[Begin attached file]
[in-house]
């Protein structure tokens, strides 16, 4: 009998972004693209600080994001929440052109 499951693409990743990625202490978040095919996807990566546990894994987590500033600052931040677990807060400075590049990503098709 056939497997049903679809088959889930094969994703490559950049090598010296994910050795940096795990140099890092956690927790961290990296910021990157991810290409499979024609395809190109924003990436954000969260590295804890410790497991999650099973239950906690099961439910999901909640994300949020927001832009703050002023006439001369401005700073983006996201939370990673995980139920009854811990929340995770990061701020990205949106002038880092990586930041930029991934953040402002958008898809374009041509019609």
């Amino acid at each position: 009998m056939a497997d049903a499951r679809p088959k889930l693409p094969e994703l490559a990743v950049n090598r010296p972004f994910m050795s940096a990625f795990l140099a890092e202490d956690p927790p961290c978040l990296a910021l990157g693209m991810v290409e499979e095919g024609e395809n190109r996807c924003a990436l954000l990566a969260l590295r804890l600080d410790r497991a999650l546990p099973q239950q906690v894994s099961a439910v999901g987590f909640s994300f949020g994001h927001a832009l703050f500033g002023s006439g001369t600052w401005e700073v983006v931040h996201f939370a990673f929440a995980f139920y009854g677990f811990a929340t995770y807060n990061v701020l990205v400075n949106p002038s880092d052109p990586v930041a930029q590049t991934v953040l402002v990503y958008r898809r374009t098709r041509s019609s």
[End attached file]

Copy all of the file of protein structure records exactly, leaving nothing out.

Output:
[in-house]
């Protein structure tokens, strides 16, 4: 009998972004693209600080994001929440052109 499951693409990743990625202490978040095919996807990566546990894994987590500033600052931040677990807060400075590049990503098709 056939497997049903679809088959889930094969994703490559950049090598010296994910050795940096795990140099890092956690927790961290990296910021990157991810290409499979024609395809190109924003990436954000969260590295804890410790497991999650099973239950906690099961439910999901909640994300949020927001832009703050002023006439001369401005700073983006996201939370990673995980139920009854811990929340995770990061701020990205949106002038880092990586930041930029991934953040402002958008898809374009041509019609």
């Amino acid at each position: 009998m056939a497997d049903a499951r679809p088959k889930l693409p094969e994703l490559a990743v950049n090598r010296p972004f994910m050795s940096a990625f795990l140099a890092e202490d956690p927790p961290c978040l990296a910021l990157g693209m991810v290409e499979e095919g024609e395809n190109r996807c924003a990436l954000l990566a969260l590295r804890l600080d410790r497991a999650l546990p099973q239950q906690v894994s099961a439910v999901g987590f909640s994300f949020g994001h927001a832009l703050f500033g002023s006439g001369t600052w401005e700073v983006v931040h996201f939370a990673f929440a995980f139920y009854g677990f811990a929340t995770y807060n990061v701020l990205v400075n949106p002038s880092d052109p990586v930041a930029q590049t991934v953040l402002v990503y958008r898809r374009t098709r041509s019609s």